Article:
*GIVEAWAY NOW CLOSED*
What if you knew exactly when you would die?
Thanks to modern science, every human being has become a ticking genetic time bomb—males only live to age twenty-five, and females only live to age twenty. In this bleak landscape, young girls are kidnapped and forced into polygamous marriages to keep the population from dying out.
When sixteen-year-old Rhine Ellery is taken by the Gatherers to become a bride, she enters a world of wealth and privilege. Despite her husband Linden's genuine love for her, and a tenuous trust among her sister wives, Rhine has one purpose: to escape—to find her twin brother and go home.
But Rhine has more to contend with than losing her freedom. Linden's eccentric father is bent on finding an antidote to the genetic virus that is getting closer to taking his son, even if it means collecting corpses in order to test his experiments. With the help of Gabriel, a servant Rhine is growing dangerously attracted to, Rhine attempts to break free, in the limited time she has left.
How amazing does that book sound? Well, I tell you... IT IS AMAZING! So, I want one lucky winner to have this lovely book on there book shelf. So today I am having a giveaway!
So, I am going to get to the rules of this giveaway!! THEN I am having a INTERVIEW with Lauren!! I am very honored that I got her on my blog!!!
So, here we go!
The Rules of The Giveaway:
- This is a US Giveaway - I do not have the money to ship international. Sorry.
- You must be 13 or Older
- You DO NOT have to be a follower, but you know it's always appreciated ;)
- Fill out the WHOLE form. It's only 4 things to fill out.
- April 16th - May 1st (11:59pm) is the length of this giveaway!
- Winner will be chosen from Random.org
- Winner will have 48 [2days] hours to respond, before another winner is chosen.
Click HERE to fill out the form!
A Conversation with
Simon & Schuster
Q: Your novel combines genetic engineering, polygamy, and low life expectancies to create an awesome storyline. How did the idea come to you?
A: I may never know exactly where it came from. This story is the culmination of many strange factors. I was bedridden with the flu, for starters, and I was getting frustrated with an adult writing project I had going. My agent suggested that I try something out of my comfort zone, something that I would normally never write, and she also linked me to a site that was taking short story submissions. I began Wither with the intention of making it a short story, and I had no idea where it would take me. Page one began with a girl in a dark place; she didn’t know where she was going, and she was scared. That girl turned out to be my protagonist, Rhine, and at the time she knew about as much of her story as I did.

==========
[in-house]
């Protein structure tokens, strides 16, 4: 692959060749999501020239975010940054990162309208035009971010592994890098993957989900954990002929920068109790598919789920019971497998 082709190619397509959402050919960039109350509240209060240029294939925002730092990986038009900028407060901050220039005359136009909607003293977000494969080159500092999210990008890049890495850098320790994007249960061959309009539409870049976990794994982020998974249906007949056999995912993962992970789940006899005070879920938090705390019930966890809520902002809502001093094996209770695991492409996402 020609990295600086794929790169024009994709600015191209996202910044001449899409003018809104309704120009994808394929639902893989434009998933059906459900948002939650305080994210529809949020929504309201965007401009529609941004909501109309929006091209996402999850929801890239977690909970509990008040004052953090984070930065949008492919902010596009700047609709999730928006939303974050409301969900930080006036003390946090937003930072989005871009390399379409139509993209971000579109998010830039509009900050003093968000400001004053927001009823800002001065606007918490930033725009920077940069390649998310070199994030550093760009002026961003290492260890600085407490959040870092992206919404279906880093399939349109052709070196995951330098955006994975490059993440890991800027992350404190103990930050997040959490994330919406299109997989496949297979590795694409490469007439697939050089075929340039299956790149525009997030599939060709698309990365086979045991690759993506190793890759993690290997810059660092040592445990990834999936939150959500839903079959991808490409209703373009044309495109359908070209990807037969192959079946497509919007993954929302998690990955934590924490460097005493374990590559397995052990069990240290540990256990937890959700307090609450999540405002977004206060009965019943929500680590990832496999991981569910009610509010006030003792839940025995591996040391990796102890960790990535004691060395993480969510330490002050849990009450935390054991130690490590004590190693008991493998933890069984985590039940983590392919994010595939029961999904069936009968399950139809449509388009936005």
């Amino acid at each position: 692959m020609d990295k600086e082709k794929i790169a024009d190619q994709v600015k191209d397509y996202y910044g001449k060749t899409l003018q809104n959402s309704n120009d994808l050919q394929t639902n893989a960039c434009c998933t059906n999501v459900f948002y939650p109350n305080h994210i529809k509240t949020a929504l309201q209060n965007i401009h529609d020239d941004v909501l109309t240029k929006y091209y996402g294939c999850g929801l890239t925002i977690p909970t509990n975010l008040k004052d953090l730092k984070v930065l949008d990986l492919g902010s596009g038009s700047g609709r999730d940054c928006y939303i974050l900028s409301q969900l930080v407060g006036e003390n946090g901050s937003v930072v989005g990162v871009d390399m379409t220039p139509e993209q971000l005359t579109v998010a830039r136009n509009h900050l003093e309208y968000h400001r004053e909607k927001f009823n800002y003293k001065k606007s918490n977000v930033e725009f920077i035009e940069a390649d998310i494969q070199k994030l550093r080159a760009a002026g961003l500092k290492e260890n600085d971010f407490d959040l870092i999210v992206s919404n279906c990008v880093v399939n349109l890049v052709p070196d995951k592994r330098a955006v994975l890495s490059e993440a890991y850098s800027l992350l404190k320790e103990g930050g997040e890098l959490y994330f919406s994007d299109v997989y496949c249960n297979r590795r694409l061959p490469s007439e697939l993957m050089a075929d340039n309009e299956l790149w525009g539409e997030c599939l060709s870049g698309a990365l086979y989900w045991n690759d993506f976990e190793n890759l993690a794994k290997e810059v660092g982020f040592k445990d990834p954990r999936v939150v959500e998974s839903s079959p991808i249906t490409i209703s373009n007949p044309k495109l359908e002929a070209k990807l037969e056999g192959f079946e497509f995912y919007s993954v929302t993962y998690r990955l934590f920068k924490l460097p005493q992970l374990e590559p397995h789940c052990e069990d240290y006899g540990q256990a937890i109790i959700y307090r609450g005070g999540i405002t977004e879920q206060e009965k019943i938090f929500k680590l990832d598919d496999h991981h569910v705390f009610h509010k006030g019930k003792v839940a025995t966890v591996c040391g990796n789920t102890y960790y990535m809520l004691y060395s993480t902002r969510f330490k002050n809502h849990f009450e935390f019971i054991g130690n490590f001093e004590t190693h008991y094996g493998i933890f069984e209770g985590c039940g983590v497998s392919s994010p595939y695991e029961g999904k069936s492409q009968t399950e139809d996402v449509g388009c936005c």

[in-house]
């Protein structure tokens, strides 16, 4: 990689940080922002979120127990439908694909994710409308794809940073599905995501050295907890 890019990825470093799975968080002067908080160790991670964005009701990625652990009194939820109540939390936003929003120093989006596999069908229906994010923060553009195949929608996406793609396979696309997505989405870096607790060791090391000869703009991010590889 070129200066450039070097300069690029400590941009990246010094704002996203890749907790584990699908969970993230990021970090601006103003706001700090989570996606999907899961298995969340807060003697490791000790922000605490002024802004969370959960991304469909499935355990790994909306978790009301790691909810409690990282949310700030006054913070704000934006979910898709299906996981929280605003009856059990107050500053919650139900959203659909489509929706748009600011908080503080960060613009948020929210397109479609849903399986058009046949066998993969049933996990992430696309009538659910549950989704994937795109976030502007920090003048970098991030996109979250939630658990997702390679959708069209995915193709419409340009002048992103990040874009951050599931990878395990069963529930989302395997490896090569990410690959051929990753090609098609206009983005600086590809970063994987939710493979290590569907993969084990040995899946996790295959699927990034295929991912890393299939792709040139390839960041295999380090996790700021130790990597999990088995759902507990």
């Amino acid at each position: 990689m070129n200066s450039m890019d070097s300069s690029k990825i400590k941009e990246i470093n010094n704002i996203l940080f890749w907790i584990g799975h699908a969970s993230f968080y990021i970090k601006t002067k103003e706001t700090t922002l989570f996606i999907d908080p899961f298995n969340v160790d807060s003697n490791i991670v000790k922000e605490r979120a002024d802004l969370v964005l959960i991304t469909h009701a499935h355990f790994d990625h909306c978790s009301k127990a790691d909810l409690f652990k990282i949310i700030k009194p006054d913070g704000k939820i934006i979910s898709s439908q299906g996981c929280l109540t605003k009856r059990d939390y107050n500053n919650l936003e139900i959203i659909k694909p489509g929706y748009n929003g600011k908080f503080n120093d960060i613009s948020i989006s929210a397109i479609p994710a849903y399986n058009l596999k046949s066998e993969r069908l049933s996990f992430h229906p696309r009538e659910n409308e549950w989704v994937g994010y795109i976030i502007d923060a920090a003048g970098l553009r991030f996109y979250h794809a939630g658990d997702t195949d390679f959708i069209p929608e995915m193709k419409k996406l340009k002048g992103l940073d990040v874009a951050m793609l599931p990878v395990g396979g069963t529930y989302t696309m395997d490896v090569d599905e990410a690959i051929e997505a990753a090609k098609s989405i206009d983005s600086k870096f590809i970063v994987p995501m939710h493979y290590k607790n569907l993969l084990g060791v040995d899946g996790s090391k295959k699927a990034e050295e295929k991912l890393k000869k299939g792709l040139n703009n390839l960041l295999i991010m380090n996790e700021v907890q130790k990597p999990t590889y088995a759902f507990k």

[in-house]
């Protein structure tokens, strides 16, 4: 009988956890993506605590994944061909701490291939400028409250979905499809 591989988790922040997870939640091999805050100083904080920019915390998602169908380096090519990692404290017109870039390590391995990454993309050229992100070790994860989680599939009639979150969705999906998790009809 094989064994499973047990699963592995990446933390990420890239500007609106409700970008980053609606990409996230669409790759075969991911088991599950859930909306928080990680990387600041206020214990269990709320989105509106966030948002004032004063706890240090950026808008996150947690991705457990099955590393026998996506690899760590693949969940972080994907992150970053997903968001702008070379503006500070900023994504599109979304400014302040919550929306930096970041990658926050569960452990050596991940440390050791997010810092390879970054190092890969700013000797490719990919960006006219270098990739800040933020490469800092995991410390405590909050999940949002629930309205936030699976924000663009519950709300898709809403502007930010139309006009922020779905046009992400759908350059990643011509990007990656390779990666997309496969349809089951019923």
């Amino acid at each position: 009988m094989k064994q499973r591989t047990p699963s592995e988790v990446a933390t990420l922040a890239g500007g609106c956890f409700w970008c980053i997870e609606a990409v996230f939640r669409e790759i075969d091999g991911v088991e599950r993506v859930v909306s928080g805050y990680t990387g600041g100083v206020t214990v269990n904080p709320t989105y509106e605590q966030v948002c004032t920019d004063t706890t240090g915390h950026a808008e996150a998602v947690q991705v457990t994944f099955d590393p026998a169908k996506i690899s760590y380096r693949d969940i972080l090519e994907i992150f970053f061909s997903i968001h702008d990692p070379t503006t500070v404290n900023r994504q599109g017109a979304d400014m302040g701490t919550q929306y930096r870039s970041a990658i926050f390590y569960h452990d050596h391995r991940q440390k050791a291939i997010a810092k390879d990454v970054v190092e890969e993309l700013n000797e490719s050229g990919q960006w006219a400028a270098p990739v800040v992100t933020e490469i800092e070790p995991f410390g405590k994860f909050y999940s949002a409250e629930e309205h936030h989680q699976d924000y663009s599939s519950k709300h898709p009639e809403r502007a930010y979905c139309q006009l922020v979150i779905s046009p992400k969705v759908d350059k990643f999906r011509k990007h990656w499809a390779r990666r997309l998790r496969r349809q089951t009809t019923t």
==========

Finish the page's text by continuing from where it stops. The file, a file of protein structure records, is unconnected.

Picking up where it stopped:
Q: Describe your debut novel, Wither, in three words.
A: A broken fairytale.
Q: If you could pair Rhine, Linden and Gabriel with any character from any book, who would your pick for each be?
A: I probably wouldn’t do that. It’s hard to imagine the characters in this world entering another world. But for Rhine, I would say that being paired up is the last thing she’d want. She’s a strong-willed girl who values freedom above all else; love is not something she’s ever thought to look for.
Q: Can you tell us why you chose the title Wither, and how it correlates with Rhine’s story?
A: It was a title that the publisher and I generated from a long list, after the story had been through copyediting. It can be interpreted any number of ways, but for me it describes what’s happening not only to my characters, but to everything around them. Flowers, trees, crumbling buildings—it’s a world where everything is slowly dying.
Q: How long did it take you to write Wither?
A: The first draft took about a month, which isn’t typical for me. I have some unpublished stories that have taken years to complete.
Q: What can we expect from future books in this series?
A: For some big questions to be answered, and for some bigger questions to arise.
Q: Is there any certain person who instilled the passion for reading and writing in you? A family member or a teacher maybe?
A: I’ve been writing for as long as I can remember. It’s something I’ve always enjoyed, and when I was young I didn’t give much thought to why I loved it, nor did I share it with anyone. I saw it as a private thing, like keeping a diary, except all the entries were fictitious. In fifth grade I was assigned to write a short story for school, and I remember my teacher pulling me aside and asking if I had ever considered writing books when I grew up. Before that moment, publication had never occurred to me, but as I got older I began to take the idea more seriously.
Q: Were you inspired by other dystopian stories, such as The Handmaid's Tale? What other dystopian would you recommend we read?
A: I have seen a lot of comparisons between my story and The Handmaid’s Tale which frankly surprises me. I am a huge admirer of Margaret Atwood and would absolutely recommend her dystopian, but I think her story and mine focus on different topics and paint different worlds. As far as recommending dystopians, it would really depend on what the reader is looking for. The beauty of dystopian fiction is that it breaks the boundaries we’re used to; it makes us uncomfortable, and it makes us see our own world in a new light, and so I would only recommend, whatever dystopian each reader chooses, that it’s met with an open mind.
Q: What are some of your favorite books that have had the biggest influence on your writing?
A: I’m not sure that other books are any more or less influential as anything else that might inspire me, such as a conversation or a crime documentary—I never really know what will trigger something. I once wrote an entire scene because of a shape I saw in a puddle.
Thank you Lauren for the Interview.